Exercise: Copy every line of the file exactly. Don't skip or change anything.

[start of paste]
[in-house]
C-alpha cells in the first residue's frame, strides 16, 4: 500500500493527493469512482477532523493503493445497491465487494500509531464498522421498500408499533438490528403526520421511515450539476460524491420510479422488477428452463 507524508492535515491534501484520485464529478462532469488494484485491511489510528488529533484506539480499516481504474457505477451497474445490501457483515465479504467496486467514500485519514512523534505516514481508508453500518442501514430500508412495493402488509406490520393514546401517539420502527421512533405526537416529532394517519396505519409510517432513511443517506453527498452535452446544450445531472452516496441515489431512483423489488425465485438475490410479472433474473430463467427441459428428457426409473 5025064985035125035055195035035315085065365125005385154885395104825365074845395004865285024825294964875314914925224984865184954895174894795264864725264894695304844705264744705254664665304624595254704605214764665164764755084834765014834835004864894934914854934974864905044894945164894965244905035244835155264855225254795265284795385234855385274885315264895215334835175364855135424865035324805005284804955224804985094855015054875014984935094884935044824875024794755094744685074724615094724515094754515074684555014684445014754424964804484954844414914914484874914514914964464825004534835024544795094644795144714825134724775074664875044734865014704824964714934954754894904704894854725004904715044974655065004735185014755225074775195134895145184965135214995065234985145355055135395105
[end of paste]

[in-house]
C-alpha cells in the first residue's frame, strides 16, 4: 500500500493527493469512482477532523493503493445497491465487494500509531464498522421498500408499533438490528403526520421511515450539476460524491420510479422488477428452463 507524508492535515491534501484520485464529478462532469488494484485491511489510528488529533484506539480499516481504474457505477451497474445490501457483515465479504467496486467514500485519514512523534505516514481508508453500518442501514430500508412495493402488509406490520393514546401517539420502527421512533405526537416529532394517519396505519409510517432513511443517506453527498452535452446544450445531472452516496441515489431512483423489488425465485438475490410479472433474473430463467427441459428428457426409473 5025064985035125035055195035035315085065365125005385154885395104825365074845395004865285024825294964875314914925224984865184954895174894795264864725264894695304844705264744705254664665304624595254704605214764665164764755084834765014834835004864894934914854934974864905044894945164894965244905035244835155264855225254795265284795385234855385274885315264895215334835175364855135424865035324805005284804955224804985094855015054875014984935094884935044824875024794755094744685074724615094724515094754515074684555014684445014754424964804484954844414914914484874914514914964464825004534835024544795094644795144714825134724775074664875044734865014704824964714934954754894904704894854725004904715044974655065004735185014755225074775195134895145184965135214995065234985145355055135395105